Q:We recently moved close to my husband’s elderly aunt, whom he hadn’t seen since he was a teenager. Her house was filled with moldy newspapers and just “stuff.” There was literally no place to sit. This couldn’t be healthy, could it?
A: You describe a well-developed case of hoarding—and, no, it’s not healthy, on several levels.
Hoarding is a subtype of obsessive-compulsive disorder, in which affected individuals stockpile and have emotional attachments to items—regardless of the objects’ real value—that others view as worthless. Hoarders have a compulsive need to constantly acquire “stuff” and have difficulty in getting rid of possessions. The thought and process of discarding brings significant stress and distress, often because of fear of losing something valuable, important, or useful. This appears to be the driving force of the disorder. Hoarding is estimated to affect between 2 and 5 percent of the U.S. population, is more common in Western countries, and, unfortunately, is a growing problem.
As in the case you described, accumulated possessions grow to the point of blocking off living spaces (bathroom, kitchen, utility and clothes closets) and appliances (stove, refrigerator), thus affecting the ease of doing everyday household tasks, such as cleaning and cooking. As a result, sanitation and hygiene become challenging, and personal safety becomes compromised.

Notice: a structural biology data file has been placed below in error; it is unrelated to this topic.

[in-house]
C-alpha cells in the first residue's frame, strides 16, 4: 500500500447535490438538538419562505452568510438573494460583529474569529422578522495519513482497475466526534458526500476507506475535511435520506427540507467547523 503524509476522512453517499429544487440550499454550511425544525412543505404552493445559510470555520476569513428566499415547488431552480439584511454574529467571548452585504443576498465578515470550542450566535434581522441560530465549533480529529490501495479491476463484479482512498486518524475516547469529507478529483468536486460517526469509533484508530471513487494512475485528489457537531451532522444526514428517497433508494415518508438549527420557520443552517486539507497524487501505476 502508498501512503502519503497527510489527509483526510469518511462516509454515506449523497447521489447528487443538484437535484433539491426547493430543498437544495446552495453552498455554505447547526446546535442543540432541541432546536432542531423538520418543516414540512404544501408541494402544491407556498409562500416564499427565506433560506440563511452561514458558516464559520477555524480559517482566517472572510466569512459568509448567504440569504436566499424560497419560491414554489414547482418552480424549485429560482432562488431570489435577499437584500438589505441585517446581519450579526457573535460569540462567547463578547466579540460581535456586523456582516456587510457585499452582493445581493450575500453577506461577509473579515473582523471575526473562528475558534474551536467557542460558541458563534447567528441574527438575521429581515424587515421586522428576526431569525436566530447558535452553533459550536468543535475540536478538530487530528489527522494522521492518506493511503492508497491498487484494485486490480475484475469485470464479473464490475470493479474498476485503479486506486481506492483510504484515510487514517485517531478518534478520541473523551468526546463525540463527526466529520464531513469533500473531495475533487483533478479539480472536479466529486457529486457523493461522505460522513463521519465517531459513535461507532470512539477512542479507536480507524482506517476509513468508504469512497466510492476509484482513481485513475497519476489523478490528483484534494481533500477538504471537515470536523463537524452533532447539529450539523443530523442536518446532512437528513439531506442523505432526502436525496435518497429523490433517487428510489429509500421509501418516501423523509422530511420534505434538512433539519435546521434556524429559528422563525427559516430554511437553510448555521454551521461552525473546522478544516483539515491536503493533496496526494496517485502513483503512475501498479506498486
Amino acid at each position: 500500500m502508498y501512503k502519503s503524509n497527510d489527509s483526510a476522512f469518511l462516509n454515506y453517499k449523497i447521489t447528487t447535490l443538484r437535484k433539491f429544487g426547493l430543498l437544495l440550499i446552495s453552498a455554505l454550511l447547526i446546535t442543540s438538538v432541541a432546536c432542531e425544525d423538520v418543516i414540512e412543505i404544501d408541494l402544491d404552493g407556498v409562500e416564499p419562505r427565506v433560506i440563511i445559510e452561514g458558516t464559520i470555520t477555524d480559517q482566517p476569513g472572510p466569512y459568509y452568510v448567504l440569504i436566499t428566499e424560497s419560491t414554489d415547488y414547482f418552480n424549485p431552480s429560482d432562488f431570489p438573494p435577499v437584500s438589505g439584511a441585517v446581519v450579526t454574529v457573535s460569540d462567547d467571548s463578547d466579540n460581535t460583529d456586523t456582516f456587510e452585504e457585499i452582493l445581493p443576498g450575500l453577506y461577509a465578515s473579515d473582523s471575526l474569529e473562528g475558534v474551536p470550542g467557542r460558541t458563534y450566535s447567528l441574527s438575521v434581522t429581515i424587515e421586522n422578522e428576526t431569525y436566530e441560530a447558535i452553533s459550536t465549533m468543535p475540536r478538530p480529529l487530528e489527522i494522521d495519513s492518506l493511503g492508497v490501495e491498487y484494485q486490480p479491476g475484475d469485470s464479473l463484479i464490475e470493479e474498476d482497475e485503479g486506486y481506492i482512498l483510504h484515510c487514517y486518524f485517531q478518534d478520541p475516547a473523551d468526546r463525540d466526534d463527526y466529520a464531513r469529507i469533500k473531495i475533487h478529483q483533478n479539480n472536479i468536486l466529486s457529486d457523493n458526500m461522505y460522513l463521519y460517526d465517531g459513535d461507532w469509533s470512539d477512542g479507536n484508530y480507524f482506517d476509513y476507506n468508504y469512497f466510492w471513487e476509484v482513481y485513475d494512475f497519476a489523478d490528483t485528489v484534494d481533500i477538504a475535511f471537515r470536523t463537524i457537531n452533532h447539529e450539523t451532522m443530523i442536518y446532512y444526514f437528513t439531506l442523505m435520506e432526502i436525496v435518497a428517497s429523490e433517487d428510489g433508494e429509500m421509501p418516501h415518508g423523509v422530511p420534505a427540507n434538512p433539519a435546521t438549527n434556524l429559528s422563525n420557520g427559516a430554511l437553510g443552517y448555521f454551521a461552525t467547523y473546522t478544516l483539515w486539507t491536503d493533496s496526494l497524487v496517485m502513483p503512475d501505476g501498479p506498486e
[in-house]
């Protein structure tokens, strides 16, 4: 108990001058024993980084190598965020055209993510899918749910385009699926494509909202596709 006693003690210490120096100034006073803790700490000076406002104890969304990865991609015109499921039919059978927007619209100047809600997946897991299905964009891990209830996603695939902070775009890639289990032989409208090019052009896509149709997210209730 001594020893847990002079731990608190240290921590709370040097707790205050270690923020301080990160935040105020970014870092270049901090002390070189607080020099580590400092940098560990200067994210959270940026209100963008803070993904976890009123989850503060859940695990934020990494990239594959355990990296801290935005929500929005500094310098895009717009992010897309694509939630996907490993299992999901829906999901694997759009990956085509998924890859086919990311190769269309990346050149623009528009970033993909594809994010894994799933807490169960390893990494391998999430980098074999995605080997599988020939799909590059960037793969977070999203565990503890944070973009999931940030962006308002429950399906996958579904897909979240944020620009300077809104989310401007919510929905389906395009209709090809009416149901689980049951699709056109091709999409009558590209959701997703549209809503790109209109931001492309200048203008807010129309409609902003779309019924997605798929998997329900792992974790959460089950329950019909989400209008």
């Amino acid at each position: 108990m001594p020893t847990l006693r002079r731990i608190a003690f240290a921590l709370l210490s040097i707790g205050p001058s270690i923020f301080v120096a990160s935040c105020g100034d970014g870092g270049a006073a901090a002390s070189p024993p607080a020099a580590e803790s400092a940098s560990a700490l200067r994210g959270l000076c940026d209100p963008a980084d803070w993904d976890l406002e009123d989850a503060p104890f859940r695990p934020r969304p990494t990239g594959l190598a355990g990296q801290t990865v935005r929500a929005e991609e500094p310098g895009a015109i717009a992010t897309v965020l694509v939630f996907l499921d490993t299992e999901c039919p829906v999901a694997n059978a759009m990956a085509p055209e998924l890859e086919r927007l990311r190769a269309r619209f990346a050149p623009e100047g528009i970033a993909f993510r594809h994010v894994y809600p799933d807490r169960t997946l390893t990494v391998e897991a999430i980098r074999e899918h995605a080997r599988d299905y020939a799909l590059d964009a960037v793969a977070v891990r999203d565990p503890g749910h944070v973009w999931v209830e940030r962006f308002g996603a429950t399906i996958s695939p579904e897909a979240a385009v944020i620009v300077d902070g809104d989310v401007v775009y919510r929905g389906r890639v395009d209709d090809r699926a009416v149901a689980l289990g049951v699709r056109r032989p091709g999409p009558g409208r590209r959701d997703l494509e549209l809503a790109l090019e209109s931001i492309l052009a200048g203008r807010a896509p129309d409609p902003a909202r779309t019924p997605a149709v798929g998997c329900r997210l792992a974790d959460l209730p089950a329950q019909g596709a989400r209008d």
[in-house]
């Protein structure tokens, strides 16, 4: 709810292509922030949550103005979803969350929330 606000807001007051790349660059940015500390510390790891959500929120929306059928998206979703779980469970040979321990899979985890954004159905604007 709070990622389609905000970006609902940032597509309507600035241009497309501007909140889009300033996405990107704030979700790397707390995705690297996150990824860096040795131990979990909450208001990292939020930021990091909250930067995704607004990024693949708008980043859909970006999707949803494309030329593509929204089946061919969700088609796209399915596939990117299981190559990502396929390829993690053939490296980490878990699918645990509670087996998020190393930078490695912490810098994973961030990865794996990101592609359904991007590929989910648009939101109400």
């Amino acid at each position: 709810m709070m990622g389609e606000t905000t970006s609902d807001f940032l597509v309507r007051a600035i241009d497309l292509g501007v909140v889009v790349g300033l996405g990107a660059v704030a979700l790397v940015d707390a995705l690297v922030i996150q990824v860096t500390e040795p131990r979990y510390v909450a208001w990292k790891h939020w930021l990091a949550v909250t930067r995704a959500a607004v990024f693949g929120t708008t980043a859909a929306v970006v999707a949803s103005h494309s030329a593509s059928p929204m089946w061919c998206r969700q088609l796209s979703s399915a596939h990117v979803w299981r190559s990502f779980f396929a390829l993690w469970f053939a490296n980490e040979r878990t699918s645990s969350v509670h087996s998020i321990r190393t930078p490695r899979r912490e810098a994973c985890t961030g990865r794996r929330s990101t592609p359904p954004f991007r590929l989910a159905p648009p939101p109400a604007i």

Interestingly, the situation is often not perceived by the affected individual as a “problem.” Clutter inhibits free passage, thereby increasing falls and injuries. It poses a fire hazard and impedes access by emergency personnel. Clutter invites and shelters pests, mold, and structural damage, increasing the risk of respiratory, allergic, and infectious conditions.
Genetics, brain functioning, and stressful life events are all being scientifically evaluated as contributors to this derangement. Although elderly people exhibit more extreme examples, most can trace telltale behaviors as far back as childhood or adolescence. Despite being more prevalent than anxiety, hoarding hasn’t received much attention. The main treatment, cognitive behavioral therapy, is highly successful but requires time, often six to 12 months. The goal is to help hoarders think through and “see” the situation; stop the acquisition; acquire new, effective, organizational skills; and begin the act of discarding the accumulated items. Hoarders often know that they can’t find things and realize they prize things that are of dubious potential usefulness, are spending unnecessarily, and are placing themselves at risk; but they have an inner script that overrides corrective action.
In a way, many of us have some tendency toward accumulating “stuff,” even knowing that our value isn’t based on our possessions and that discarding what isn’t useful may not necessarily be wasteful. But even our spiritual understanding may not fix this psychological problem, which is best attended to professionally and with Christlike compassion.
Peter N. Landless, a board-certified nuclear cardiologist, is director of the General Conference Health Ministries Department. Zeno L. Charles-Marcel, a board-certified internist, is an associate director of Adventist Health Ministries at the General Conference.